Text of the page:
An exhibition at the Musée du Luxembourg until February 26th, 2012
What about walking around the “Jardin du Luxembourg”, a real hymn to nature in the very heart of Paris before visiting the exhibition dedicated to Cézanne and Paris, at rue de Vaugirard ? Since, in fact, the whole exhibition is about the painter’s attraction to nature.
Paul Cézanne (1839-1906) is usually associated with Provence : he grew up there and the Provence landscape influenced much of his paintings. When he was an elderly man, he used to pacing up and down a path from “Aix” to “Le Tholonet” which later on was named “The Cézanne’s road”. One of the only roads considered as part of France’s patrimony. But in the end, one third of his work has arisen in Paris or Paris region.
This is where he decided to become a painter when he was 21, even if he shuttled back and forth between Provence and the Ile de France. After a period of uncertainty, critics, art dealers and collectors started to consider and take an interest in his work from 1890 onwards. He longed for such recognition which could only come from Paris.
The exhibition is built around the outstanding periods of his life. The very first part of it is dedicated to his move to Paris, encouraged and supported by Zola, in 1861, to become an artist. Then, he attended the Swiss Academy where he met other painters like Pissarro and Guillaumin. All his artworks are under the influence of great masters in painting like Rembrandt, Poussin, Delacroix but also inspired by antique, classical and baroque sculpture.
Loss of interest in the town-life
If the exhibition highlights the following paintings :
- “Rue des Saules”, representing Montmartre,
- “Les Toits de Paris”
nevertheless, he seldom painted Paris. For Cézanne, it was rather a place to be in order to make a name for oneself rather than a scenery to be painted.
The Parisian countryside
Once in Paris, Cézanne was restless and often left the city to go to Auvers-sur-Oise. To focus on nature with detailed precision, he worked on landscapes following the style of artists like Pissarro and Guillaumin who were both involved in the Impressionist movement. They wanted to perpetuate the landscape tradition developed by Courbet, Corot and the Barbizon artists who sought to use the countryside around Paris to express a certain idea of Frenchness. Quickly, Cézanne emerged as a leader, making Impressionism a solid and longlasting thing. In the 1880’s, the “Pont de Maincy”’s painting is emblematic of this period.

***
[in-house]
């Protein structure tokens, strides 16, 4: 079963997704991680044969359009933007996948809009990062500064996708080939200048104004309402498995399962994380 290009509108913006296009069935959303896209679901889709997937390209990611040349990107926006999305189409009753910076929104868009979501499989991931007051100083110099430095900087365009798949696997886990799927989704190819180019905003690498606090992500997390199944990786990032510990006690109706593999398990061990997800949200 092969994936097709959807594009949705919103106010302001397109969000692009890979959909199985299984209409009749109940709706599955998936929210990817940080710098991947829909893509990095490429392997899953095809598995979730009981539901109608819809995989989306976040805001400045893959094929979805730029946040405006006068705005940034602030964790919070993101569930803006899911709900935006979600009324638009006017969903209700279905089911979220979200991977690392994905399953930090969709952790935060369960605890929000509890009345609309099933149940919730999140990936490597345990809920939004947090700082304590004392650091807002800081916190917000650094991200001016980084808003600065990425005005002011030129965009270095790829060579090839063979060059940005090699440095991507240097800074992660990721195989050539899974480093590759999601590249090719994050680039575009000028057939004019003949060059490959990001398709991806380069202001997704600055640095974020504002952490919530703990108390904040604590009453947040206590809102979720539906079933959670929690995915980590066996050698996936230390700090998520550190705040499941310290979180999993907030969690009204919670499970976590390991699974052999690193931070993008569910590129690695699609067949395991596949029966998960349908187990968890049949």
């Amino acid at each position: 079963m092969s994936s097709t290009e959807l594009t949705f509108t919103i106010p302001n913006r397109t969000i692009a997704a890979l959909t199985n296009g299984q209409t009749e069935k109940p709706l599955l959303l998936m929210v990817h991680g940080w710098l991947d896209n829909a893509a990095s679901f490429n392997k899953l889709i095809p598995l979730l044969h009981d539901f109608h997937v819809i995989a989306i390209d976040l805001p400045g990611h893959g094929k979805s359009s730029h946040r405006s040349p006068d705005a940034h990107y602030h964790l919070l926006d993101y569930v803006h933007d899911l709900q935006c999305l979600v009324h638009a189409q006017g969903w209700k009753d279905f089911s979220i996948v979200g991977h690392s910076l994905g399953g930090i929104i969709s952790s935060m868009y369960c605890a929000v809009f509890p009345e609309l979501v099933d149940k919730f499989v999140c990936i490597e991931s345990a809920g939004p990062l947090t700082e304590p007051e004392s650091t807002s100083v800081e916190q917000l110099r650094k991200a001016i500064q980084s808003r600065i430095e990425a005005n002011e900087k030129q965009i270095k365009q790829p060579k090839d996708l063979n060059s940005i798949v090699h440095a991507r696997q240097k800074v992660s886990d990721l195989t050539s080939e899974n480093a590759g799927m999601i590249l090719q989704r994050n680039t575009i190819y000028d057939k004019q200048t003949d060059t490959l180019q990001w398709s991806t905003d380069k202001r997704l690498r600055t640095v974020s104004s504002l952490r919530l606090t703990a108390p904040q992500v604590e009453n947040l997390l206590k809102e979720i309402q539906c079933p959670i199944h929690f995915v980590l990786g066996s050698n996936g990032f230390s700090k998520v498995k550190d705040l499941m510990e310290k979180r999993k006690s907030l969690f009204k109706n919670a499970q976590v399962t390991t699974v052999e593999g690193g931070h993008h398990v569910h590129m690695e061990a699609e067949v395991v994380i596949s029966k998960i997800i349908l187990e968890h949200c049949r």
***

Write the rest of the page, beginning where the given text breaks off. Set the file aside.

However, his working is far different from the one of his Impressionist’s friends, since he was always looking for the oversimplification of details and often added a constructivism touch while drawing parallel diagonal lines. He was also keen on creating depth effects without necessarily using traditional perspective techniques.
Like Courbet and Renoir, Cézanne was preoccupied by the nude from 1865 onwards. During 10 years, he developped the production of many erotic paintings : Moderne Olympia, Orgie, Lutte d’amour. Sometimes, it gave him the opportunity to make a mockery out of Paris when drawing up a moral portrait of the capital, as for instance in “L’Eternel féminin” or “Le Veau d’or”. After having explored the erotic aspects of the body, he constructed a new way to express the nude and invented his own pictorial language working on a large serie of paintings of “bathers” in 1899.
Parisian still lifes
For Cézanne, a still life was, as the human body, subject to investigation of space, geometry of volumes and relationship between colour and form. “When the colours are really rich, the forms are fulsome” he used to say. Out of his thousand known paintings, nearly two hundred are still lifes. Sometimes associated with erotic themes or portraits, they tell us as much about Paris’ areas as a landscape would. Cézanne also painted a few portraits, among whom, his wife and emblematic friends but also his first collector or the art dealer who organized his first exhibitions.
The paths of silence
After 1888, Cézanne stayed several times in the Paris area following a long stay in Provence (1882-1888). But he often evaded society events to live in loneliness and to commune with nature. His favourite spots in the 1890’s were the banks of the Marne and places around Marlotte and Fontainebleau. Rivers brought him peace, coolness and serenity.
His canvases in which water is ubiquitous captured the “silence” of nature. A silence he found again when he withdrew permanently to his property in Provence, once he had won his place in the Capital. From Paris he would have kept in mind the image of what was his school : the museum of Le Louvre. One year before dying, he wrote “ Le louvre is an open book from which we learn how to read”.
Nathalia Bienvenu-Kapferer, October 2011
Translation : Sandrine Deméré Parot
Photo Credits : Réunion des Musées Nationaux
Ticket purchase available on : www.museeduluxembourg.fr
Open Mondays to Fridays
Address : 19 rue Vaugirard
Access : M° line : 4 (St Sulpice) or 10 (Mabillon) - Rer B : Luxembourg